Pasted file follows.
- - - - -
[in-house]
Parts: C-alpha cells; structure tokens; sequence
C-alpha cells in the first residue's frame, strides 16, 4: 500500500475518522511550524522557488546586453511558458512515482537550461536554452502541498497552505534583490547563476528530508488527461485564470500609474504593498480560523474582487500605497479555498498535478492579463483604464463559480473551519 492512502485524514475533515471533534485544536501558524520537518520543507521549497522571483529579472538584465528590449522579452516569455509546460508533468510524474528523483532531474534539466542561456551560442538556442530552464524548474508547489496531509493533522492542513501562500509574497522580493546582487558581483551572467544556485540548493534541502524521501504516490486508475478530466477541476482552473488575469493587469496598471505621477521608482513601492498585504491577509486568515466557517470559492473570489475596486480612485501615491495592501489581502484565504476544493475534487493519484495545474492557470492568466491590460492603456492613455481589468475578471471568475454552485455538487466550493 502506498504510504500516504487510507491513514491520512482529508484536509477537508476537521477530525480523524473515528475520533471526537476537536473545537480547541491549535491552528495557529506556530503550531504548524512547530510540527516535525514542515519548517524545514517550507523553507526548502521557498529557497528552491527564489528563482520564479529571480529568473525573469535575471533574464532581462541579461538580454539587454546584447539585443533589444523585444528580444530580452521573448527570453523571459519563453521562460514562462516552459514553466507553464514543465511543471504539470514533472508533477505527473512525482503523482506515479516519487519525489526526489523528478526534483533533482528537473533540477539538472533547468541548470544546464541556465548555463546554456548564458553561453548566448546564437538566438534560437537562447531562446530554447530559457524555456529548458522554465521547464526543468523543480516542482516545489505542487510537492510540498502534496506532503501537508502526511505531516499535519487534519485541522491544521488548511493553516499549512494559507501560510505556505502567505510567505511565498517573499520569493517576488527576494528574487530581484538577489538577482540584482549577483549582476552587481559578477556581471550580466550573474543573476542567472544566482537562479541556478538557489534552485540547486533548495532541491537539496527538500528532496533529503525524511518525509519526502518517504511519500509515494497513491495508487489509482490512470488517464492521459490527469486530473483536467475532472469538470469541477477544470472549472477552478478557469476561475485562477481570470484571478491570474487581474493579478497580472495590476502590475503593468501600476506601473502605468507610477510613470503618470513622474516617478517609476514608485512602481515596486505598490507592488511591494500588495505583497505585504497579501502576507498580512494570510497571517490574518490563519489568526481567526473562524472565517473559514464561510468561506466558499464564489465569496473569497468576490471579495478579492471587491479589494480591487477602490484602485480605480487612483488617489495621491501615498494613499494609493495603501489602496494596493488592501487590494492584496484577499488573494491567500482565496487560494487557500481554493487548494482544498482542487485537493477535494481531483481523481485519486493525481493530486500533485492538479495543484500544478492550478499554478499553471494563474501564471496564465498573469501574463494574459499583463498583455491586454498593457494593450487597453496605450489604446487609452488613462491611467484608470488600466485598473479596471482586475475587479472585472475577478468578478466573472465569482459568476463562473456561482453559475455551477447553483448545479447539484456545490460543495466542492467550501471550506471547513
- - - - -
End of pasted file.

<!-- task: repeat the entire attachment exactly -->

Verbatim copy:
[in-house]
Parts: C-alpha cells; structure tokens; sequence
C-alpha cells in the first residue's frame, strides 16, 4: 500500500475518522511550524522557488546586453511558458512515482537550461536554452502541498497552505534583490547563476528530508488527461485564470500609474504593498480560523474582487500605497479555498498535478492579463483604464463559480473551519 492512502485524514475533515471533534485544536501558524520537518520543507521549497522571483529579472538584465528590449522579452516569455509546460508533468510524474528523483532531474534539466542561456551560442538556442530552464524548474508547489496531509493533522492542513501562500509574497522580493546582487558581483551572467544556485540548493534541502524521501504516490486508475478530466477541476482552473488575469493587469496598471505621477521608482513601492498585504491577509486568515466557517470559492473570489475596486480612485501615491495592501489581502484565504476544493475534487493519484495545474492557470492568466491590460492603456492613455481589468475578471471568475454552485455538487466550493 502506498504510504500516504487510507491513514491520512482529508484536509477537508476537521477530525480523524473515528475520533471526537476537536473545537480547541491549535491552528495557529506556530503550531504548524512547530510540527516535525514542515519548517524545514517550507523553507526548502521557498529557497528552491527564489528563482520564479529571480529568473525573469535575471533574464532581462541579461538580454539587454546584447539585443533589444523585444528580444530580452521573448527570453523571459519563453521562460514562462516552459514553466507553464514543465511543471504539470514533472508533477505527473512525482503523482506515479516519487519525489526526489523528478526534483533533482528537473533540477539538472533547468541548470544546464541556465548555463546554456548564458553561453548566448546564437538566438534560437537562447531562446530554447530559457524555456529548458522554465521547464526543468523543480516542482516545489505542487510537492510540498502534496506532503501537508502526511505531516499535519487534519485541522491544521488548511493553516499549512494559507501560510505556505502567505510567505511565498517573499520569493517576488527576494528574487530581484538577489538577482540584482549577483549582476552587481559578477556581471550580466550573474543573476542567472544566482537562479541556478538557489534552485540547486533548495532541491537539496527538500528532496533529503525524511518525509519526502518517504511519500509515494497513491495508487489509482490512470488517464492521459490527469486530473483536467475532472469538470469541477477544470472549472477552478478557469476561475485562477481570470484571478491570474487581474493579478497580472495590476502590475503593468501600476506601473502605468507610477510613470503618470513622474516617478517609476514608485512602481515596486505598490507592488511591494500588495505583497505585504497579501502576507498580512494570510497571517490574518490563519489568526481567526473562524472565517473559514464561510468561506466558499464564489465569496473569497468576490471579495478579492471587491479589494480591487477602490484602485480605480487612483488617489495621491501615498494613499494609493495603501489602496494596493488592501487590494492584496484577499488573494491567500482565496487560494487557500481554493487548494482544498482542487485537493477535494481531483481523481485519486493525481493530486500533485492538479495543484500544478492550478499554478499553471494563474501564471496564465498573469501574463494574459499583463498583455491586454498593457494593450487597453496605450489604446487609452488613462491611467484608470488600466485598473479596471482586475475587479472585472475577478468578478466573472465569482459568476463562473456561482453559475455551477447553483448545479447539484456545490460543495466542492467550501471550506471547513